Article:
He swung his head up, catching the sound of doubled footsteps echoing in the distance—the globe-tosser and accomplice making their escape.
’Whix immediately dismissed the notion of giving chase. He knew what Bowman would have to say if he left the Clansman for Port Authority.
’Whix eased back on his haunches to pick up a scrap of something that caught the light. It was the jeweled head-dress the Clanswoman had worn. But where was she? ’Whix straightened, looked around, but saw no body, or piece of a body, that belonged with the jewels in his hand.
Wait. His eyes swung forward, straining to see. There she was, down the street, a small figure just visible through the sheets of rain. Somehow she must have escaped the worst of the explosion, possibly thrown or pushed clear. ’Whix watched her until she stumbled into a side street and was gone. He activated his com again.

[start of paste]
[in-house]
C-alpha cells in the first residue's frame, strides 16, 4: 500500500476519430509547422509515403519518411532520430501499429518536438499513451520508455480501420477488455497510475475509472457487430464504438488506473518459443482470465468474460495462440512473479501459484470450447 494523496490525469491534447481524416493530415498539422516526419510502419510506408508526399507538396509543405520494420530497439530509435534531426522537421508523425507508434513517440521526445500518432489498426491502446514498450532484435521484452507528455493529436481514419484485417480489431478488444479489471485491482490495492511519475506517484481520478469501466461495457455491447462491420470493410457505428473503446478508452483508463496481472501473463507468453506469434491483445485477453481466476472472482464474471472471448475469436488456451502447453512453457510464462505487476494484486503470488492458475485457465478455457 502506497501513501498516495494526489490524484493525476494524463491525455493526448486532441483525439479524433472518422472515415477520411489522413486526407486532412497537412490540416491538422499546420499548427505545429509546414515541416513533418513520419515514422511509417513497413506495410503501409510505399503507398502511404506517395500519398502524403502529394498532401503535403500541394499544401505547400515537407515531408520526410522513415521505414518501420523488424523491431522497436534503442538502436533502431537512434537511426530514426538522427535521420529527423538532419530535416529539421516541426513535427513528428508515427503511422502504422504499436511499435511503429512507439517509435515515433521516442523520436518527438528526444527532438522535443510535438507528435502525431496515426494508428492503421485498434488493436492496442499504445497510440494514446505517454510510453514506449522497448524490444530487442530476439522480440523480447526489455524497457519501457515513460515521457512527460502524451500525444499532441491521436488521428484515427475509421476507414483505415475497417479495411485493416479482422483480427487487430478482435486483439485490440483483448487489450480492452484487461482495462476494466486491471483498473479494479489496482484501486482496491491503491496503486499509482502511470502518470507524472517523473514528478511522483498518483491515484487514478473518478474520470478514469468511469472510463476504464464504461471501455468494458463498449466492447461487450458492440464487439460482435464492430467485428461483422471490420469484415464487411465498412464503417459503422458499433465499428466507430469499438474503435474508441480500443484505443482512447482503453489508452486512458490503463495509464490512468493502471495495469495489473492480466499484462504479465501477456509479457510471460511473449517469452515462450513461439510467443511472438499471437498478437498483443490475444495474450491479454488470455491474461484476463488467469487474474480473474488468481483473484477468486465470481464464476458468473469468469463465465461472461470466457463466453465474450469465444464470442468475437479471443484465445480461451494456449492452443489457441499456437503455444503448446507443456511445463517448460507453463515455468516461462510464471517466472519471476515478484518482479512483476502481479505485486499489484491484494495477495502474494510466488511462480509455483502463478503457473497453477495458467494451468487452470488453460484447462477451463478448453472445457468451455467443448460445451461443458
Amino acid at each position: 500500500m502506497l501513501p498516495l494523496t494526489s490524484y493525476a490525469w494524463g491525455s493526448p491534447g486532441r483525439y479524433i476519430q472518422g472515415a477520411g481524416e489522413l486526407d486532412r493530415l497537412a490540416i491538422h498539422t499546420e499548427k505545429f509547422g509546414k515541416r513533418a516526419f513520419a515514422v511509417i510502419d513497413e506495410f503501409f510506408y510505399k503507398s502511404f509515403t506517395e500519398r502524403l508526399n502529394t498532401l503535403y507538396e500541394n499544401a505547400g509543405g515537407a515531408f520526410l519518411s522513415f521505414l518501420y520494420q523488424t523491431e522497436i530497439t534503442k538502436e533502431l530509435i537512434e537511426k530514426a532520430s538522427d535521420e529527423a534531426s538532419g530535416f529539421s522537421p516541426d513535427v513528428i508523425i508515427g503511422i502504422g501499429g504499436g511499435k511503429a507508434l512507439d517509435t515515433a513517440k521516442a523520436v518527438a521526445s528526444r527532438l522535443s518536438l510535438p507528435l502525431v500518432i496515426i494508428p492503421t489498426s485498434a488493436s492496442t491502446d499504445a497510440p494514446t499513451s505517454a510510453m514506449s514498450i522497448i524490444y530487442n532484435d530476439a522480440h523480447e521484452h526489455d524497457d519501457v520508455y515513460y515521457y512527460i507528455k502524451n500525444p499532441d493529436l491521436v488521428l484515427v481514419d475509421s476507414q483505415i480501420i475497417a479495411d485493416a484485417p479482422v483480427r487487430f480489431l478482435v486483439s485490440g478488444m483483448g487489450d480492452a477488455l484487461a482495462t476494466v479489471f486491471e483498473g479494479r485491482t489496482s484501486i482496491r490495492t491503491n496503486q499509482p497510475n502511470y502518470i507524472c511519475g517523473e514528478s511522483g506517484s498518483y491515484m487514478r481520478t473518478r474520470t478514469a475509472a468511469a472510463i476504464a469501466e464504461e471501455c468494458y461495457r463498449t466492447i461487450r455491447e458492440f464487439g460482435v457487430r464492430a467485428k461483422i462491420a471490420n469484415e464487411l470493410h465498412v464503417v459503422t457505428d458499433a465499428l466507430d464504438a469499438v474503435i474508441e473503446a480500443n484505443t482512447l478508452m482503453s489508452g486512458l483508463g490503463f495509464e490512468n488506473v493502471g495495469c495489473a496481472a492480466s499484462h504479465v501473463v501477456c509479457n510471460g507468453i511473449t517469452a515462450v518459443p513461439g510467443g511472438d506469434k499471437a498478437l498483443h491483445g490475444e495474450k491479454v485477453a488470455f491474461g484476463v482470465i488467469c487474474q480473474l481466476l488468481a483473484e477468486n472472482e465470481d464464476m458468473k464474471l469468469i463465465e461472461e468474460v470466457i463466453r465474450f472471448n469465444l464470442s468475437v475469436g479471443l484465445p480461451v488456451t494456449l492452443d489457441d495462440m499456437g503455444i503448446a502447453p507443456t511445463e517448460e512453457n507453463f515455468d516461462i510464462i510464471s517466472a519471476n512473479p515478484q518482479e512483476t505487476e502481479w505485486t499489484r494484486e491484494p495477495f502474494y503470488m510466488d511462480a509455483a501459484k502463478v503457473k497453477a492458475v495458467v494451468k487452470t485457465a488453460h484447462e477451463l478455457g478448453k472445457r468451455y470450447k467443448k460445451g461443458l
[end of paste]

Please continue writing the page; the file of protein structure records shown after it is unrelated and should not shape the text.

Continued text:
The two corpsmen bustled up, hoods pulled up against the rain. “We’ll take over, Enforcer.”
’Whix didn’t answer until he had finished transmitting his message. “Trade Pact jurisdiction,” he said then, his trill automatically translated into a tinny Comspeak that issued from a device embedded beneath the feathers of his throat.
The two from Port Authority exchanged glances before looking at ’Whix again. One, a stocky Auordian, actually put her hand on the stunner strapped to her leg. “This looks local to us,” she said in a no-nonsense voice. “You know something we don’t, I suggest you share it. Otherwise, head back to the shipcity where you belong, flyboy.”
’Whix rocked back on his powerful haunches, ready for action, his long clawed feet on either side of the now-groaning Clansman, although this meant stepping in a spreading pool of warm red. “This is a Trade Pact matter,” he repeated.